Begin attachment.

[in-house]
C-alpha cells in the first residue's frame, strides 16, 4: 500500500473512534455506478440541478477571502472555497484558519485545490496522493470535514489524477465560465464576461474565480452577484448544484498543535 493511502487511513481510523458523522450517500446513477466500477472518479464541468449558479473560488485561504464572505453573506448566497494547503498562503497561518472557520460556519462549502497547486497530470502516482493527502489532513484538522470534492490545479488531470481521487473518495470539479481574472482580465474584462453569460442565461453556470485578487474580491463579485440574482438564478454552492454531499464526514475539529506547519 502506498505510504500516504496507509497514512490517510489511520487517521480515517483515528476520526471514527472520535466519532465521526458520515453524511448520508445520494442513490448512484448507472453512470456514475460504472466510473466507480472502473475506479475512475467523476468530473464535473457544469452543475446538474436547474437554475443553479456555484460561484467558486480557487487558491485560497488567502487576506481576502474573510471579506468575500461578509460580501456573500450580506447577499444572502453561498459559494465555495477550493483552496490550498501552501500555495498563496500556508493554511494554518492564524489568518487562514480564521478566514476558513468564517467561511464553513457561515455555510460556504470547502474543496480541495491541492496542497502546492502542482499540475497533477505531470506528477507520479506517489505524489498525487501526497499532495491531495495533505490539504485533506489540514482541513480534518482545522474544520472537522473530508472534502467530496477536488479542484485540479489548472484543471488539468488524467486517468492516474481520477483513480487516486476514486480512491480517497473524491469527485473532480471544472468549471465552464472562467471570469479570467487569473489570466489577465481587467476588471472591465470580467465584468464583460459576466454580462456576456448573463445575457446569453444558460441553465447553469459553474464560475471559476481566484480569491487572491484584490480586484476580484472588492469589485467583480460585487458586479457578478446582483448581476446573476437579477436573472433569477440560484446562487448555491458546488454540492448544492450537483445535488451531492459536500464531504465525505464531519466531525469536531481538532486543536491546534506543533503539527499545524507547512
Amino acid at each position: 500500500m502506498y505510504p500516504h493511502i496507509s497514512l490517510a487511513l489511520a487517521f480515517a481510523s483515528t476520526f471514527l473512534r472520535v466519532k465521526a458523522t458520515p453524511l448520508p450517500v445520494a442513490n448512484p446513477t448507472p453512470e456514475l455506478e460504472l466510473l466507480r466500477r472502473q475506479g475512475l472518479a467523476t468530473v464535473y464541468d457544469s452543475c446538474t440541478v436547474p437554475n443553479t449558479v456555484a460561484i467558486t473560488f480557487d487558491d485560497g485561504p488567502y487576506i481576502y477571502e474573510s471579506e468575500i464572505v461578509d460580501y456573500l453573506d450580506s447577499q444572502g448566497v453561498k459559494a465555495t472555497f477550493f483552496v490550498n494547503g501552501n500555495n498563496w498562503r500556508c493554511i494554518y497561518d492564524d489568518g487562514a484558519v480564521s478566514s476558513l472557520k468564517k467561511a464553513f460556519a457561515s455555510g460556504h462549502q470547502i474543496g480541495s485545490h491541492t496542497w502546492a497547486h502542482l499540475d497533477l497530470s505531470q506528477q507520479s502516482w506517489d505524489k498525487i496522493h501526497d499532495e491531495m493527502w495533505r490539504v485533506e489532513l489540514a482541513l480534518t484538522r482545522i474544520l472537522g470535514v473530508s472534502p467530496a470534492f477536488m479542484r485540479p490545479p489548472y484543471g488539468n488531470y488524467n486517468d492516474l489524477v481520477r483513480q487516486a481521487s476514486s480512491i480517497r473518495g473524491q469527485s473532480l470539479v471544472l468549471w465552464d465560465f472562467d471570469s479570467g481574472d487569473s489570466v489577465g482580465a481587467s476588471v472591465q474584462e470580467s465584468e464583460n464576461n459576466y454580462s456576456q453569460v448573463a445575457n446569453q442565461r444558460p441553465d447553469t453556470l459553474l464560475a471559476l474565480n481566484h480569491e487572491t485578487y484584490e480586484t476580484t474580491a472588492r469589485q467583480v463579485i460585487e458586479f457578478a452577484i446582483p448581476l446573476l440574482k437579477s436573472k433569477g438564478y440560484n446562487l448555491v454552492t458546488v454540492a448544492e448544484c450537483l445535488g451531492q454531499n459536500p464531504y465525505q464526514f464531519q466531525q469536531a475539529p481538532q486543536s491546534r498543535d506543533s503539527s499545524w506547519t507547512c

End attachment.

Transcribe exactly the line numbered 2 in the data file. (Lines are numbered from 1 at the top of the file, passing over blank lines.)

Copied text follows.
C-alpha cells in the first residue's frame, strides 16, 4: 500500500473512534455506478440541478477571502472555497484558519485545490496522493470535514489524477465560465464576461474565480452577484448544484498543535 493511502487511513481510523458523522450517500446513477466500477472518479464541468449558479473560488485561504464572505453573506448566497494547503498562503497561518472557520460556519462549502497547486497530470502516482493527502489532513484538522470534492490545479488531470481521487473518495470539479481574472482580465474584462453569460442565461453556470485578487474580491463579485440574482438564478454552492454531499464526514475539529506547519 502506498505510504500516504496507509497514512490517510489511520487517521480515517483515528476520526471514527472520535466519532465521526458520515453524511448520508445520494442513490448512484448507472453512470456514475460504472466510473466507480472502473475506479475512475467523476468530473464535473457544469452543475446538474436547474437554475443553479456555484460561484467558486480557487487558491485560497488567502487576506481576502474573510471579506468575500461578509460580501456573500450580506447577499444572502453561498459559494465555495477550493483552496490550498501552501500555495498563496500556508493554511494554518492564524489568518487562514480564521478566514476558513468564517467561511464553513457561515455555510460556504470547502474543496480541495491541492496542497502546492502542482499540475497533477505531470506528477507520479506517489505524489498525487501526497499532495491531495495533505490539504485533506489540514482541513480534518482545522474544520472537522473530508472534502467530496477536488479542484485540479489548472484543471488539468488524467486517468492516474481520477483513480487516486476514486480512491480517497473524491469527485473532480471544472468549471465552464472562467471570469479570467487569473489570466489577465481587467476588471472591465470580467465584468464583460459576466454580462456576456448573463445575457446569453444558460441553465447553469459553474464560475471559476481566484480569491487572491484584490480586484476580484472588492469589485467583480460585487458586479457578478446582483448581476446573476437579477436573472433569477440560484446562487448555491458546488454540492448544492450537483445535488451531492459536500464531504465525505464531519466531525469536531481538532486543536491546534506543533503539527499545524507547512